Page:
Google conducted the broadest test of the hypothesis to date by launching a pre-bunking video campaign in Poland, the Czech Republic, and Slovakia in the fall of 2013. The videos deconstructed various strategies utilised in bogus claims regarding Ukrainian refugees. Many of these assertions were based on startling but unsubstantiated tales of refugees committing crimes or stealing jobs from locals.
On Facebook, TikTok, YouTube, and Twitter, the videos were viewed 38 million times, which represents a majority of the population in the three countries. Researchers discovered that participants who saw the films were more likely to recognise disinformation strategies and less inclined to distribute misleading information.
The pilot study was the greatest test of pre-bunking to date and contributes to the rising support for the notion.
Alex Mahadevan, director of MediaWise, a media literacy initiative of the Poynter Institute that has incorporated pre-bunking into its own programmes in countries such as Brazil, Spain, France, and the United States, stated, “This is a good news story in what has essentially been a bad news business when it comes to misinformation.”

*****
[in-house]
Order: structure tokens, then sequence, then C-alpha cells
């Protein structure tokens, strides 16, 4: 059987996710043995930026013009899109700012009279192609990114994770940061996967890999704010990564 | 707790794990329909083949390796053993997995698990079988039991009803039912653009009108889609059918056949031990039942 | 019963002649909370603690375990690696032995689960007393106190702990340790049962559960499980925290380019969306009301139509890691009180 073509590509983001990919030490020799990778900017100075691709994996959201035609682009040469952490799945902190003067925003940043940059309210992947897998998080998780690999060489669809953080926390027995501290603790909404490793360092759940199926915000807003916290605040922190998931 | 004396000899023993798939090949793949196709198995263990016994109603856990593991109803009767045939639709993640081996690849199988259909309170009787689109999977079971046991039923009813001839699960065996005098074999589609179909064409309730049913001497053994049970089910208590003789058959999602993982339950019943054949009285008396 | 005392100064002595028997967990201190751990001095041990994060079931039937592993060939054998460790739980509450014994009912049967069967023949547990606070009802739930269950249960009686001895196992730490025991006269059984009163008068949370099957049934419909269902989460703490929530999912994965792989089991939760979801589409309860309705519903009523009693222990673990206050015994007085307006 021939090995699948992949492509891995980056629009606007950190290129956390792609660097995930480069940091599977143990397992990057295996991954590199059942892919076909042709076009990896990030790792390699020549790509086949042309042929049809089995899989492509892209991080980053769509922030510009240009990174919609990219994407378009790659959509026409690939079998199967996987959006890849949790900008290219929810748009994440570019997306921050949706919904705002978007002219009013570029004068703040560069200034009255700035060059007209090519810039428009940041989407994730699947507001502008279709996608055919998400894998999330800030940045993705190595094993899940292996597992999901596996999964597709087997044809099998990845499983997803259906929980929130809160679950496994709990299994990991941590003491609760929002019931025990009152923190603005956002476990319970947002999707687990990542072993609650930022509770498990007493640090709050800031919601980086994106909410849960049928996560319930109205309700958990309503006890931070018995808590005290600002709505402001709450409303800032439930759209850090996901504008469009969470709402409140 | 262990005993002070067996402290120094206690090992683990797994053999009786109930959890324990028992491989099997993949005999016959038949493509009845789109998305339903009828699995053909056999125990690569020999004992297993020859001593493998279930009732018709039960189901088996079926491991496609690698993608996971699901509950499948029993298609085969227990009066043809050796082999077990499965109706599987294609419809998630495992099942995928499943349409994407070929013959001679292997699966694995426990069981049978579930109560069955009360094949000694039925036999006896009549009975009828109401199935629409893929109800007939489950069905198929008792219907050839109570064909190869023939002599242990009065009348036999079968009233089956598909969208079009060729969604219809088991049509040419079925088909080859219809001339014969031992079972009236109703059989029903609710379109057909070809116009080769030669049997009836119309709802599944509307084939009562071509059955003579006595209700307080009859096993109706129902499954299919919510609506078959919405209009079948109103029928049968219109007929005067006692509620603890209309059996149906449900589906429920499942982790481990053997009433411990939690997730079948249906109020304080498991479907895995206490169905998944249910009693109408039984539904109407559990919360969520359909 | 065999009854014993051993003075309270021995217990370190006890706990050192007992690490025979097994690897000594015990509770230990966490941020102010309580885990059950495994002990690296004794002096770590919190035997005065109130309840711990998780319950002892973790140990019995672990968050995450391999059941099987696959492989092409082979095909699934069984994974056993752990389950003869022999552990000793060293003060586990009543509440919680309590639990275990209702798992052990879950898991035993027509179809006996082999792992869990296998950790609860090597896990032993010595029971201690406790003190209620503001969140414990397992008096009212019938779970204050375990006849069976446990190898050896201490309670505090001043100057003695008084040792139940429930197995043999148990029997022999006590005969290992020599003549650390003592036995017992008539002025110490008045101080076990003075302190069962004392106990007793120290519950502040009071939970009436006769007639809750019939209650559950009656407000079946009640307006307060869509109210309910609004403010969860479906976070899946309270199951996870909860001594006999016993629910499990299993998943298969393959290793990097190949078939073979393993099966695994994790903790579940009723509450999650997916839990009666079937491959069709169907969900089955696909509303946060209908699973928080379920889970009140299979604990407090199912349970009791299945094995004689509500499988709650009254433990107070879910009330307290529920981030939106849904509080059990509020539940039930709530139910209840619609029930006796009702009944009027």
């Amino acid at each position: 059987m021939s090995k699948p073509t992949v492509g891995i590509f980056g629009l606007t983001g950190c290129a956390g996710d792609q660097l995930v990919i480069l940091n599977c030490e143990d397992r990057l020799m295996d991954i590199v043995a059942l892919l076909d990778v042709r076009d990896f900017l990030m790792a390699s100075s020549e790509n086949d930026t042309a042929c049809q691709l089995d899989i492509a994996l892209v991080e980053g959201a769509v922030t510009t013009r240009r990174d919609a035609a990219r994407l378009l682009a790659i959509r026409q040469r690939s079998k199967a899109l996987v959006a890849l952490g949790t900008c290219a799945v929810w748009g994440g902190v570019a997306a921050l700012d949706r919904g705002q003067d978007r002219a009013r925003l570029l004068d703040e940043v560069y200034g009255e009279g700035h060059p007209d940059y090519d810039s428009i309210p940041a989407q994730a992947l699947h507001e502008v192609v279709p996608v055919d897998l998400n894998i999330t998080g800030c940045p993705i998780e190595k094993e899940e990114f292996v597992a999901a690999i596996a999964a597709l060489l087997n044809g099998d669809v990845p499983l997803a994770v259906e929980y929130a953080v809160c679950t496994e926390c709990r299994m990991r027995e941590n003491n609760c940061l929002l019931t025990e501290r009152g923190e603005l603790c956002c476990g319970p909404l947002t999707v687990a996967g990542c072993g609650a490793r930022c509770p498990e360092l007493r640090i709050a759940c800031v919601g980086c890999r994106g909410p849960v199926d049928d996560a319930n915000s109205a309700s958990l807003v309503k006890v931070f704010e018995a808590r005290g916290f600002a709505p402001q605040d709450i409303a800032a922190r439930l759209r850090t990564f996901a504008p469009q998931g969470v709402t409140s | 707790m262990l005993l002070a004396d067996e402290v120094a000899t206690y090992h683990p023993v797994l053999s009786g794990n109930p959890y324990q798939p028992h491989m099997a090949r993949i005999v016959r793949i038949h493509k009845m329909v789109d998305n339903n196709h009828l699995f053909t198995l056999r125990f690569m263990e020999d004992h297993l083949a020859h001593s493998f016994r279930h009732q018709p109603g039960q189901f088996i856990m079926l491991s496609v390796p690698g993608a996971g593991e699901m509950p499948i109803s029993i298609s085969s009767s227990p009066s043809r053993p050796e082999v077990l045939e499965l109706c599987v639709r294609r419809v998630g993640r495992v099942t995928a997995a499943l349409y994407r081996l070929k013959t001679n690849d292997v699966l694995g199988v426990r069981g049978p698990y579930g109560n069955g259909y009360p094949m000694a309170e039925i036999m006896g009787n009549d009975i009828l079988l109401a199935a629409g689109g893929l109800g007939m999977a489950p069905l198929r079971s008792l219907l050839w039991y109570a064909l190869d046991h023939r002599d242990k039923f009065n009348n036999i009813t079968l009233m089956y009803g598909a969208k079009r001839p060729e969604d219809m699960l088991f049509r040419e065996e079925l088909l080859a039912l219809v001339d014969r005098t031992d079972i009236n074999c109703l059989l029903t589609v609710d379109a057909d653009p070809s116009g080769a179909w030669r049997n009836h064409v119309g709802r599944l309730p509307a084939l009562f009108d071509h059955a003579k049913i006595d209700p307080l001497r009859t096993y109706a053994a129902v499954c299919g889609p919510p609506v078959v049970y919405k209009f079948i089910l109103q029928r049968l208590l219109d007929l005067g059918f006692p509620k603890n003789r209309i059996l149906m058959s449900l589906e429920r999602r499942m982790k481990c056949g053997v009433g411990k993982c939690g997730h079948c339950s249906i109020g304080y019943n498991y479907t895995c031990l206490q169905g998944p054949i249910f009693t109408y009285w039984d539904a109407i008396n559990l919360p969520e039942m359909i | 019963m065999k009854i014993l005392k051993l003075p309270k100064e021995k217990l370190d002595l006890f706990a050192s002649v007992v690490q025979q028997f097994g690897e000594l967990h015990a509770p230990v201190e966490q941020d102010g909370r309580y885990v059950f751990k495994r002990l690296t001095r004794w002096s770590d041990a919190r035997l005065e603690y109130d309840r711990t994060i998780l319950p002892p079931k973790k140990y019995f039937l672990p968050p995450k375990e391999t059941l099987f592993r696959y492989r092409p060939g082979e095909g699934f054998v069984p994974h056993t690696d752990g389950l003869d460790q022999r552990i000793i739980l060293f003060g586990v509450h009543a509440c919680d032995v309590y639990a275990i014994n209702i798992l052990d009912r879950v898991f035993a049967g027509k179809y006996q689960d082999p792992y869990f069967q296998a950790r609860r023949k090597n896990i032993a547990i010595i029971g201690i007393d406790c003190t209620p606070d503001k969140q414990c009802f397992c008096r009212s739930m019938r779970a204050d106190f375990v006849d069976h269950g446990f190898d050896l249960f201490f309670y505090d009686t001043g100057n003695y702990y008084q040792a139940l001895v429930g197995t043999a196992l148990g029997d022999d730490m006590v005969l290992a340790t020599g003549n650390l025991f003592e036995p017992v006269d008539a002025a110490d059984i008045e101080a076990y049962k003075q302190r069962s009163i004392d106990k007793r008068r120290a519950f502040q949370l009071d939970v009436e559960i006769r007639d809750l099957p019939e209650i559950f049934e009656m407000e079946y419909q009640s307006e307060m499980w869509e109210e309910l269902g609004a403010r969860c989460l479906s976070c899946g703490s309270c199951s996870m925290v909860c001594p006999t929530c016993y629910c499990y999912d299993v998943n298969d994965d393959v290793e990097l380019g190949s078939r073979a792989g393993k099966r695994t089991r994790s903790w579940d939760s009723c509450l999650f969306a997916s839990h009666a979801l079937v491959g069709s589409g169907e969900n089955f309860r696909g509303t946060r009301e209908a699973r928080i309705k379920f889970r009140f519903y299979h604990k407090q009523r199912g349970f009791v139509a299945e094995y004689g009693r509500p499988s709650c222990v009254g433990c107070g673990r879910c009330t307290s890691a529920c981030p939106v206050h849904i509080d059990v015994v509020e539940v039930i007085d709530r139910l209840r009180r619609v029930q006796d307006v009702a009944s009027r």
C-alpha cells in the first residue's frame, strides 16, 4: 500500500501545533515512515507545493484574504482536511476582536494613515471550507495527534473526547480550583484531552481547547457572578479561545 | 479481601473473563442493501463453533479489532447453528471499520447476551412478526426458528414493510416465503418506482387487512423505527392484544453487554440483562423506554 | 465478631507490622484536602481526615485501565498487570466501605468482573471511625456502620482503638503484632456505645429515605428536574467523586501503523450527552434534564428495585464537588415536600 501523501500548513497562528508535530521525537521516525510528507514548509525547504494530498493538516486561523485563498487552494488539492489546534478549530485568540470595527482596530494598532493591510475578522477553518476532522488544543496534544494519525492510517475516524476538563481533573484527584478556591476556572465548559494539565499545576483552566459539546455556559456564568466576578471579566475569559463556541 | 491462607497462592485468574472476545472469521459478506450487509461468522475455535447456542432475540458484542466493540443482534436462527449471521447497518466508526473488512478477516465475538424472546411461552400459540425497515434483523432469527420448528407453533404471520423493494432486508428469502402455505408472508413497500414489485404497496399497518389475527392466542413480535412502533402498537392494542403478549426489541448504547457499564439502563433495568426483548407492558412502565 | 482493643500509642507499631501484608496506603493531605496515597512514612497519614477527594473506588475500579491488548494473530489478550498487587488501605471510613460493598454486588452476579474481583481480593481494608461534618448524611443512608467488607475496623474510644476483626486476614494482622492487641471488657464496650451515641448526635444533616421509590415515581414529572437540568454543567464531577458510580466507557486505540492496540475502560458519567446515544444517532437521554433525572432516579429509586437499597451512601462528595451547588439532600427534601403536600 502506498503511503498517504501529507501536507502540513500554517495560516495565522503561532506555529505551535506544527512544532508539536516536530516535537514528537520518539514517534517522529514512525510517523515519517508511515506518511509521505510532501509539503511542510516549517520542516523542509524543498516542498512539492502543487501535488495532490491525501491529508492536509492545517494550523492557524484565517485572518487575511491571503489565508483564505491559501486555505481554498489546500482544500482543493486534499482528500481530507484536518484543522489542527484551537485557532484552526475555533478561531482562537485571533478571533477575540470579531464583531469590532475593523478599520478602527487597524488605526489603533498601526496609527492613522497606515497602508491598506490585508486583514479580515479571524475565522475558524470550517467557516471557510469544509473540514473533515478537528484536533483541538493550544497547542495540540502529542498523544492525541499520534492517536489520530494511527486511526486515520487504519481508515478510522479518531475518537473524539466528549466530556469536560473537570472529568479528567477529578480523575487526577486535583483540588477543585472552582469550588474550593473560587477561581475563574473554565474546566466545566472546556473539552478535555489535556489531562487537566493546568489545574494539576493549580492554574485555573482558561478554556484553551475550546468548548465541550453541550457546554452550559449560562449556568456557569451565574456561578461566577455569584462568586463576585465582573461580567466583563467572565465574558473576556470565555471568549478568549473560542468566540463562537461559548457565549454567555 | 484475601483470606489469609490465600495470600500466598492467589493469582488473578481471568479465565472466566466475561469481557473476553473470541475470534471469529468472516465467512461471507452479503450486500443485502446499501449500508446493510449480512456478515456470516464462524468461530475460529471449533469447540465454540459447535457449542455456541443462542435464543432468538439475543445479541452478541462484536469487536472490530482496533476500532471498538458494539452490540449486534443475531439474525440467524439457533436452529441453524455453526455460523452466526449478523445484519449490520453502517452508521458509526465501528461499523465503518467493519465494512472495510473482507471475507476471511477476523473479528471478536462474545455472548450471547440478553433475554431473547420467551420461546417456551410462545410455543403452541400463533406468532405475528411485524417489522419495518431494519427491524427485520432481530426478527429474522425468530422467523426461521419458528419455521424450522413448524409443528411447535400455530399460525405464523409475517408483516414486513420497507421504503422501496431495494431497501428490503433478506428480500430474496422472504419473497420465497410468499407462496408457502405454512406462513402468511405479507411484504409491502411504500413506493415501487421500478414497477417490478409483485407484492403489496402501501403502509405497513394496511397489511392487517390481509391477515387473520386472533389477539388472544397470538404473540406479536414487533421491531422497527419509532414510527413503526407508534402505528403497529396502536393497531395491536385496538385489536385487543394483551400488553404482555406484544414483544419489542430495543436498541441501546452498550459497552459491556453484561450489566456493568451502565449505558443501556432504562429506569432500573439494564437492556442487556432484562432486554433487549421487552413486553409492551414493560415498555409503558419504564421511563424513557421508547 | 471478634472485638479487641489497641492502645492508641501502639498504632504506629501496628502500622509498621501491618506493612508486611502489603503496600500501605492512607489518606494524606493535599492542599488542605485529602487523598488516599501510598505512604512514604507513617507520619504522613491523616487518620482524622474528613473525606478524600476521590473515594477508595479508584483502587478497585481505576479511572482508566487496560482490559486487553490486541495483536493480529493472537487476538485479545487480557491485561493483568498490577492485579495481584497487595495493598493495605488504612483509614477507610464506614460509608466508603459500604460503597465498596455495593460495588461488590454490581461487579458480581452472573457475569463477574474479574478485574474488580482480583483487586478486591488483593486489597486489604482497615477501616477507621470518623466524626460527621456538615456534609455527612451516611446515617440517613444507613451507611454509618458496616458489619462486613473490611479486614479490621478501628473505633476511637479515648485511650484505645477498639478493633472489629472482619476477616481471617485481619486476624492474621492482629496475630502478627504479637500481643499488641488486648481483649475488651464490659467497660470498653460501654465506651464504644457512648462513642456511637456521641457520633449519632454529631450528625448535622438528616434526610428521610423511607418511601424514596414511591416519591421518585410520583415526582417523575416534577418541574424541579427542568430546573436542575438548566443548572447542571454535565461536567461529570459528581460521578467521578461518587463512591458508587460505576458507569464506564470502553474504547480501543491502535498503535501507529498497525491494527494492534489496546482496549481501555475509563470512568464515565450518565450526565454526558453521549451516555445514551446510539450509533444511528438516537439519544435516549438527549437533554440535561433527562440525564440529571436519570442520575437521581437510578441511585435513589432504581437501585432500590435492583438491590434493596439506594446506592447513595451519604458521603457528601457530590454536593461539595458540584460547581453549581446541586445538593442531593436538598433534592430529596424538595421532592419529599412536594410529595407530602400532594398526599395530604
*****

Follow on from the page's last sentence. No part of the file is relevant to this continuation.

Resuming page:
The method, according to Mahadevan, is a “very efficient way to combat misinformation at scale because you can reach a large number of individuals while simultaneously addressing a wide variety of errors.”
Google’s new campaign in Germany will emphasise the ease with which photographs and videos can be offered as evidence of something fake. Following last week’s earthquake in Turkey, several social media users released footage of a large explosion in Beirut in 2020, claiming it was actually evidence of a nuclear explosion caused by the earthquake. It was not the first time that misinformation about the explosion of 2020 has circulated.
Google will reveal its new German campaign on Monday, prior to the Munich Security Conference the following week. The timing of the statement, preceding the annual gathering of foreign security leaders, underscores increased worry among tech companies and government officials regarding the impact of misinformation.